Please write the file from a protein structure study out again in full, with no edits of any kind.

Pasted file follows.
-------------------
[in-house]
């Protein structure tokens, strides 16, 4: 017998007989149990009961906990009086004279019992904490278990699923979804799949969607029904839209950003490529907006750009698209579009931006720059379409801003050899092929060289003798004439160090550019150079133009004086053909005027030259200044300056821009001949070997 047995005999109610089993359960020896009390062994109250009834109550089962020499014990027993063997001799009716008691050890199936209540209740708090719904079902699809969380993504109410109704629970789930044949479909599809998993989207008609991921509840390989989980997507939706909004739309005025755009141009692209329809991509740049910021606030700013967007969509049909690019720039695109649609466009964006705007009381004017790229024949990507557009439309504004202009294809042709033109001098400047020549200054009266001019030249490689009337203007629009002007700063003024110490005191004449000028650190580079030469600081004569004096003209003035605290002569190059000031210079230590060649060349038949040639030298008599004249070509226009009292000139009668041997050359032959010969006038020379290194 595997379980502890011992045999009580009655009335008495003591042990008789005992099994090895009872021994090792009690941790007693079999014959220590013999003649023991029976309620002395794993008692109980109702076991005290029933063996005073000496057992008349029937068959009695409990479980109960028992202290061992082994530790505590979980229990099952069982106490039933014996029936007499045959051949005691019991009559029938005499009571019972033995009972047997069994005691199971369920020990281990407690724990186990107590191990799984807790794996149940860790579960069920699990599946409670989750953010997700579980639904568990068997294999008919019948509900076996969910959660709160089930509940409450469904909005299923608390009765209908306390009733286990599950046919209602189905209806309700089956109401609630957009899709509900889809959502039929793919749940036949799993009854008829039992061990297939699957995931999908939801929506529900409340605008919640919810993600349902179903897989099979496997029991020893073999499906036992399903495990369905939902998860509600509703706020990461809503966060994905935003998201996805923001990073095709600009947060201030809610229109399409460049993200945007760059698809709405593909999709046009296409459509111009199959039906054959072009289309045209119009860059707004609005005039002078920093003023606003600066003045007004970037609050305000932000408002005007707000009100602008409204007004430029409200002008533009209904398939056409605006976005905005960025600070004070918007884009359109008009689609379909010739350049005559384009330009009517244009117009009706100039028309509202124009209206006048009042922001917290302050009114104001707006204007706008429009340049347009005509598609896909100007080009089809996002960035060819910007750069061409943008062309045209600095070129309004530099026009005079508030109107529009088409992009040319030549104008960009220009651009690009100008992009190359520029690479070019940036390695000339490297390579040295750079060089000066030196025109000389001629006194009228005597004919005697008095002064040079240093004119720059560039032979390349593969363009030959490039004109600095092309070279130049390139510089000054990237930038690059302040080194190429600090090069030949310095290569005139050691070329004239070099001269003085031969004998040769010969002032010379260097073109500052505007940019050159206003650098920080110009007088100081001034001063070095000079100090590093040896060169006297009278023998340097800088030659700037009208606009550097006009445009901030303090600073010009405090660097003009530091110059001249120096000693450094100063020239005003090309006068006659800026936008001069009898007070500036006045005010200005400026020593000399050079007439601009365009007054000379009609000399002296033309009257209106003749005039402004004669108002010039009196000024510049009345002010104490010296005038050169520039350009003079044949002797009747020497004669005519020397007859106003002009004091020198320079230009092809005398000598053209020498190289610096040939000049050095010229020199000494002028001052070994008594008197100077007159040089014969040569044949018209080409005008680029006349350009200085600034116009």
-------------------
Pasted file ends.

[in-house]
């Protein structure tokens, strides 16, 4: 017998007989149990009961906990009086004279019992904490278990699923979804799949969607029904839209950003490529907006750009698209579009931006720059379409801003050899092929060289003798004439160090550019150079133009004086053909005027030259200044300056821009001949070997 047995005999109610089993359960020896009390062994109250009834109550089962020499014990027993063997001799009716008691050890199936209540209740708090719904079902699809969380993504109410109704629970789930044949479909599809998993989207008609991921509840390989989980997507939706909004739309005025755009141009692209329809991509740049910021606030700013967007969509049909690019720039695109649609466009964006705007009381004017790229024949990507557009439309504004202009294809042709033109001098400047020549200054009266001019030249490689009337203007629009002007700063003024110490005191004449000028650190580079030469600081004569004096003209003035605290002569190059000031210079230590060649060349038949040639030298008599004249070509226009009292000139009668041997050359032959010969006038020379290194 595997379980502890011992045999009580009655009335008495003591042990008789005992099994090895009872021994090792009690941790007693079999014959220590013999003649023991029976309620002395794993008692109980109702076991005290029933063996005073000496057992008349029937068959009695409990479980109960028992202290061992082994530790505590979980229990099952069982106490039933014996029936007499045959051949005691019991009559029938005499009571019972033995009972047997069994005691199971369920020990281990407690724990186990107590191990799984807790794996149940860790579960069920699990599946409670989750953010997700579980639904568990068997294999008919019948509900076996969910959660709160089930509940409450469904909005299923608390009765209908306390009733286990599950046919209602189905209806309700089956109401609630957009899709509900889809959502039929793919749940036949799993009854008829039992061990297939699957995931999908939801929506529900409340605008919640919810993600349902179903897989099979496997029991020893073999499906036992399903495990369905939902998860509600509703706020990461809503966060994905935003998201996805923001990073095709600009947060201030809610229109399409460049993200945007760059698809709405593909999709046009296409459509111009199959039906054959072009289309045209119009860059707004609005005039002078920093003023606003600066003045007004970037609050305000932000408002005007707000009100602008409204007004430029409200002008533009209904398939056409605006976005905005960025600070004070918007884009359109008009689609379909010739350049005559384009330009009517244009117009009706100039028309509202124009209206006048009042922001917290302050009114104001707006204007706008429009340049347009005509598609896909100007080009089809996002960035060819910007750069061409943008062309045209600095070129309004530099026009005079508030109107529009088409992009040319030549104008960009220009651009690009100008992009190359520029690479070019940036390695000339490297390579040295750079060089000066030196025109000389001629006194009228005597004919005697008095002064040079240093004119720059560039032979390349593969363009030959490039004109600095092309070279130049390139510089000054990237930038690059302040080194190429600090090069030949310095290569005139050691070329004239070099001269003085031969004998040769010969002032010379260097073109500052505007940019050159206003650098920080110009007088100081001034001063070095000079100090590093040896060169006297009278023998340097800088030659700037009208606009550097006009445009901030303090600073010009405090660097003009530091110059001249120096000693450094100063020239005003090309006068006659800026936008001069009898007070500036006045005010200005400026020593000399050079007439601009365009007054000379009609000399002296033309009257209106003749005039402004004669108002010039009196000024510049009345002010104490010296005038050169520039350009003079044949002797009747020497004669005519020397007859106003002009004091020198320079230009092809005398000598053209020498190289610096040939000049050095010229020199000494002028001052070994008594008197100077007159040089014969040569044949018209080409005008680029006349350009200085600034116009």